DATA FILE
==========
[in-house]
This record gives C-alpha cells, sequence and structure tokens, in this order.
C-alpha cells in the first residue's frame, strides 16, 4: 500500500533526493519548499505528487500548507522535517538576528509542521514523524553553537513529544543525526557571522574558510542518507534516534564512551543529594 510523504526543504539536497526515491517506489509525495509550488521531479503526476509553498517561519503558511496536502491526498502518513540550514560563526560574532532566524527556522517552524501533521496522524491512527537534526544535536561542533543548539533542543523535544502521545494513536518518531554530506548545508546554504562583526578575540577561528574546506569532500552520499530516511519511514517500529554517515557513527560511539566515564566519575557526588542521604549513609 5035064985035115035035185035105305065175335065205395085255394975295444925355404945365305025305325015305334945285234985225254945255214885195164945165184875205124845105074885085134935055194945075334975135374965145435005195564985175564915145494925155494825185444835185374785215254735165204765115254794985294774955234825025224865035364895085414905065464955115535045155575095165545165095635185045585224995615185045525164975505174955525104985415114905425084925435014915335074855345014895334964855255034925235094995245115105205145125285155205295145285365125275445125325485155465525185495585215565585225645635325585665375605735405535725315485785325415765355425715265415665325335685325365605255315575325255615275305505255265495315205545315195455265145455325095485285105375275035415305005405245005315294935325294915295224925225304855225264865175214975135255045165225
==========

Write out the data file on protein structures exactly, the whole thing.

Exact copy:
[in-house]
This record gives C-alpha cells, sequence and structure tokens, in this order.
C-alpha cells in the first residue's frame, strides 16, 4: 500500500533526493519548499505528487500548507522535517538576528509542521514523524553553537513529544543525526557571522574558510542518507534516534564512551543529594 510523504526543504539536497526515491517506489509525495509550488521531479503526476509553498517561519503558511496536502491526498502518513540550514560563526560574532532566524527556522517552524501533521496522524491512527537534526544535536561542533543548539533542543523535544502521545494513536518518531554530506548545508546554504562583526578575540577561528574546506569532500552520499530516511519511514517500529554517515557513527560511539566515564566519575557526588542521604549513609 5035064985035115035035185035105305065175335065205395085255394975295444925355404945365305025305325015305334945285234985225254945255214885195164945165184875205124845105074885085134935055194945075334975135374965145435005195564985175564915145494925155494825185444835185374785215254735165204765115254794985294774955234825025224865035364895085414905065464955115535045155575095165545165095635185045585224995615185045525164975505174955525104985415114905425084925435014915335074855345014895334964855255034925235094995245115105205145125285155205295145285365125275445125325485155465525185495585215565585225645635325585665375605735405535725315485785325415765355425715265415665325335685325365605255315575325255615275305505255265495315205545315195455265145455325095485285105375275035415305005405245005315294935325294915295224925225304855225264865175214975135255045165225